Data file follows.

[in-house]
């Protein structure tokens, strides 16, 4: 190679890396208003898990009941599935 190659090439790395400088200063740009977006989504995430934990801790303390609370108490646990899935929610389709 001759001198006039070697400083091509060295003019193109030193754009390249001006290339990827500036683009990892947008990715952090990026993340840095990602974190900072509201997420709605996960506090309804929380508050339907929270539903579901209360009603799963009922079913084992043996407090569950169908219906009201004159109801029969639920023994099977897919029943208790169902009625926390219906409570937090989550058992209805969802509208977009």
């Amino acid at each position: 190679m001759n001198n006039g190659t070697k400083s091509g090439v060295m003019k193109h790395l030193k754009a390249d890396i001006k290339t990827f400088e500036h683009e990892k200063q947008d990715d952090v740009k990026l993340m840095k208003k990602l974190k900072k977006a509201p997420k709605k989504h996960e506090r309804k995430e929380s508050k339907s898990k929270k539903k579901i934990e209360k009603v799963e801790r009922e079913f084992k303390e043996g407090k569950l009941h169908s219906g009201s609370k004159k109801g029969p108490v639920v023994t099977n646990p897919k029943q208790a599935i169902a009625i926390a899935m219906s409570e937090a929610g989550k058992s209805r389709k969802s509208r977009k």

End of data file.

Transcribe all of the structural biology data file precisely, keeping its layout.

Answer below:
[in-house]
């Protein structure tokens, strides 16, 4: 190679890396208003898990009941599935 190659090439790395400088200063740009977006989504995430934990801790303390609370108490646990899935929610389709 001759001198006039070697400083091509060295003019193109030193754009390249001006290339990827500036683009990892947008990715952090990026993340840095990602974190900072509201997420709605996960506090309804929380508050339907929270539903579901209360009603799963009922079913084992043996407090569950169908219906009201004159109801029969639920023994099977897919029943208790169902009625926390219906409570937090989550058992209805969802509208977009």
């Amino acid at each position: 190679m001759n001198n006039g190659t070697k400083s091509g090439v060295m003019k193109h790395l030193k754009a390249d890396i001006k290339t990827f400088e500036h683009e990892k200063q947008d990715d952090v740009k990026l993340m840095k208003k990602l974190k900072k977006a509201p997420k709605k989504h996960e506090r309804k995430e929380s508050k339907s898990k929270k539903k579901i934990e209360k009603v799963e801790r009922e079913f084992k303390e043996g407090k569950l009941h169908s219906g009201s609370k004159k109801g029969p108490v639920v023994t099977n646990p897919k029943q208790a599935i169902a009625i926390a899935m219906s409570e937090a929610g989550k058992s209805r389709k969802s509208r977009k």